Subsidies to enterprises have been on an upward trend since the beginning of the XXI century, reflecting broadly the surge in transfers related to oil imports from Venezuela which are, in effect, bartered against exports of Cuban exports of medical and educational services. Subsidies for enterprise losses oscillated without a trend, through 2011; what happened thereafter is unknown, since, as noted above, ONEI discontinued publication of the components of total subsidies. These subsidies probably have risen since then, although it is not entirely clear why. There are two possible reasons: (i) the need to assist some of the newly privatized cooperatives operating with employees transferred from the state sector; and (ii) the need to assist certain enterprises adversely affected by the ongoing gradual process of exchange rate unification.
After 2008, investment has been relatively strong by Cuba’s very modest standards, but it collapsed in 2014 to its lowest level since 2004. Current expenditure rose by $1 ½ billon since 2008 because of: (i) a rise in health expenditure (which, as suggested above, may have represented higher exports of services); and (ii) a rise in other outlays, mainly for public administration and defense. Other social expenditure and education declined marginally, exemplifying the intensity of the fiscal consolidation effort.
One final comment. Because of the lack of information on several key element of the fiscal position and the absence of official comment on budget releases, this note unavoidably relies on interpretations and guesses. The government has nothing to lose by publishing important details on the fiscal position (like the structure of subsidies and of “other non-tax revenue”) and by providing its own technical assessment and interpretation of the data. On the contrary, this would help those who wish to understand and analyze the data, avoid misunderstandings, and help to educate users of fiscal statistics both in Cuba and in the international financial community.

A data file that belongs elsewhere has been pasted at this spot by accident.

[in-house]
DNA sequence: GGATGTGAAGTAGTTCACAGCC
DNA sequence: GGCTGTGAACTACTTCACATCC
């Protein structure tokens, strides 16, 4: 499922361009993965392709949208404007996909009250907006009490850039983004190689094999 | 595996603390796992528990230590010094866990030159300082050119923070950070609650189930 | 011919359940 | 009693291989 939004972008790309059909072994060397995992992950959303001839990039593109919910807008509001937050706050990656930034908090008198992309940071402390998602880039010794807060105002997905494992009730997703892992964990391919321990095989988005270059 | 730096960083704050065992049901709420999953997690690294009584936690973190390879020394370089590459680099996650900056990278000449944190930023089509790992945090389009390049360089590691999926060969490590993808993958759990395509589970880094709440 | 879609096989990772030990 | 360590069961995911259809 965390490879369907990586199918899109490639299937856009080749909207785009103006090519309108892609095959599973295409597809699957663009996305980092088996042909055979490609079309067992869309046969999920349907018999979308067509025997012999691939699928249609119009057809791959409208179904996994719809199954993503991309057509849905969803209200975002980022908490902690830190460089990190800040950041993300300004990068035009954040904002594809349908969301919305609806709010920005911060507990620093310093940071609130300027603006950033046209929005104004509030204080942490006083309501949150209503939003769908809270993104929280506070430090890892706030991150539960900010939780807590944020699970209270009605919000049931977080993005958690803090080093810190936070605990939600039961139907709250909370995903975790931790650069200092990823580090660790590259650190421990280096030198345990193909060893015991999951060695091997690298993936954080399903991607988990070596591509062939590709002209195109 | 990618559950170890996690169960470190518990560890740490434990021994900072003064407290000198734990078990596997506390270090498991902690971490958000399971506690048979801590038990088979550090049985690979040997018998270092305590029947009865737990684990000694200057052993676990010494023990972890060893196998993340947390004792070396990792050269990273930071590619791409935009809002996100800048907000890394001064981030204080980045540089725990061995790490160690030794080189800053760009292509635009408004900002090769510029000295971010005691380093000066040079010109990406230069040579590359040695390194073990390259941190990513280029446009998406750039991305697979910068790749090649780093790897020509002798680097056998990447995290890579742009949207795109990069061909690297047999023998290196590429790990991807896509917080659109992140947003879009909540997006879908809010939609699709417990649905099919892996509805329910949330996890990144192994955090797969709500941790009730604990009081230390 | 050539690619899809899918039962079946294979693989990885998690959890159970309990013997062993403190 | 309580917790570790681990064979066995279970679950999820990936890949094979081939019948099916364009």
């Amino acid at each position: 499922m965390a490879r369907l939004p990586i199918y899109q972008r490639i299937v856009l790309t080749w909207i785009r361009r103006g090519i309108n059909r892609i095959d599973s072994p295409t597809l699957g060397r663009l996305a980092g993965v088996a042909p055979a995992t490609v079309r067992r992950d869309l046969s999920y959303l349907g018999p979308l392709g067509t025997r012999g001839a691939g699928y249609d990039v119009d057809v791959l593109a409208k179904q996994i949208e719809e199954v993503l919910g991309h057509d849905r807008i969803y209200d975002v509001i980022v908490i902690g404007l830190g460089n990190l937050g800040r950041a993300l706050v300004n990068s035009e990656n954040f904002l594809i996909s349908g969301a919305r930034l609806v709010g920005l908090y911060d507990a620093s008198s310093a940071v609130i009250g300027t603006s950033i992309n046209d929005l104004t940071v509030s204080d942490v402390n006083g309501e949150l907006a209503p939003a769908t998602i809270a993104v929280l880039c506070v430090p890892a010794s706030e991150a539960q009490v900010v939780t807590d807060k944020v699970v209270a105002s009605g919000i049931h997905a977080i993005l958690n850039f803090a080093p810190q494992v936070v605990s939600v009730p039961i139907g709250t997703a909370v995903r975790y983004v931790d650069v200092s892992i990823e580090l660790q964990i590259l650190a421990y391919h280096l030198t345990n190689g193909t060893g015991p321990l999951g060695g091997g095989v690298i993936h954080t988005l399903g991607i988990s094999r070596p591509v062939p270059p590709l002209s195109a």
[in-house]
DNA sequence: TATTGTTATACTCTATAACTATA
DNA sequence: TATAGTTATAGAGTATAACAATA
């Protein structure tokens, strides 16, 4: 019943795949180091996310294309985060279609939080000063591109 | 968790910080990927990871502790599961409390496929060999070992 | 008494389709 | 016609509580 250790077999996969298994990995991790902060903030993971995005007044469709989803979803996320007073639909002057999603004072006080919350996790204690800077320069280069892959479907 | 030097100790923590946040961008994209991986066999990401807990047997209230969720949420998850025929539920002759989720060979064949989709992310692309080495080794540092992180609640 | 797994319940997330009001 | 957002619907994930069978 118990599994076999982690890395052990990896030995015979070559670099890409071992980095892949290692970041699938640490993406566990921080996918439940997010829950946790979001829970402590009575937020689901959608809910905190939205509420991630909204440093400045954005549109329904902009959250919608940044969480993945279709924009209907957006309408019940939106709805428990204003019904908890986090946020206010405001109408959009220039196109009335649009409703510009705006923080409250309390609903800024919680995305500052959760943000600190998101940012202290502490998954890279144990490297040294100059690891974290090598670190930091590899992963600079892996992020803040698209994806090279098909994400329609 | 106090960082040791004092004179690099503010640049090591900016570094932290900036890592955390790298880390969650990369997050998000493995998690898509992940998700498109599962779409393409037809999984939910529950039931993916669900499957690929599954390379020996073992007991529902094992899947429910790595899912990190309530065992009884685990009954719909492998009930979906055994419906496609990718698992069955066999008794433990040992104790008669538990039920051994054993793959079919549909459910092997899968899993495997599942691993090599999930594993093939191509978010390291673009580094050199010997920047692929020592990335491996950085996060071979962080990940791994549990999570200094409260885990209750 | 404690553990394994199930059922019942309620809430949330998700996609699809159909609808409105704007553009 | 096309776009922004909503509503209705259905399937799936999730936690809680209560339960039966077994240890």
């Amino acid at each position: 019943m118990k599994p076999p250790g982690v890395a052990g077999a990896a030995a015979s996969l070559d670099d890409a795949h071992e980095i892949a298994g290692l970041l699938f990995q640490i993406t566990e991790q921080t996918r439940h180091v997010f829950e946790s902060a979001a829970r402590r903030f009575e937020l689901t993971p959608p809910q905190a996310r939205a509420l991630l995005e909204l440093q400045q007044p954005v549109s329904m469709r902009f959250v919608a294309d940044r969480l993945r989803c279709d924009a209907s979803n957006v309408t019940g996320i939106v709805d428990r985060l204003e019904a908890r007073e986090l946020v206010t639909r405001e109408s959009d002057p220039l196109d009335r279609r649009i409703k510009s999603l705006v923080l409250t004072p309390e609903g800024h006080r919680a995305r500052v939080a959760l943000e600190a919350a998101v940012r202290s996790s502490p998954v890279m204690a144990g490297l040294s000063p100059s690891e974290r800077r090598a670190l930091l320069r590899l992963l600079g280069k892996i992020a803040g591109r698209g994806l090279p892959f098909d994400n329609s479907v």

The presentation used in the table differs from the official presentation in that subsidies to enterprises are netted out of expenditure and shown as a separate category.
 This does not necessarily mean that total investment in the economy fell. Total capital formation in the national accounts is usually (albeit not always) larger than government investment as reported in the budget (both data in current pesos). However, the fact that the difference between these two numbers is occasionally negative suggests that there are substantial methodological differences between them. Thus it is risky to interpret the difference between NIPA-based and budget-based investment numbers as representing capital formation by enterprises.
 Exports of professional services are believed to be included in budgeted expenditure in ONEI’s tables. At this stage it is not possible to disentangle external from domestic expenditure in education and health because the data required to prepare estimates of the former has not yet been published.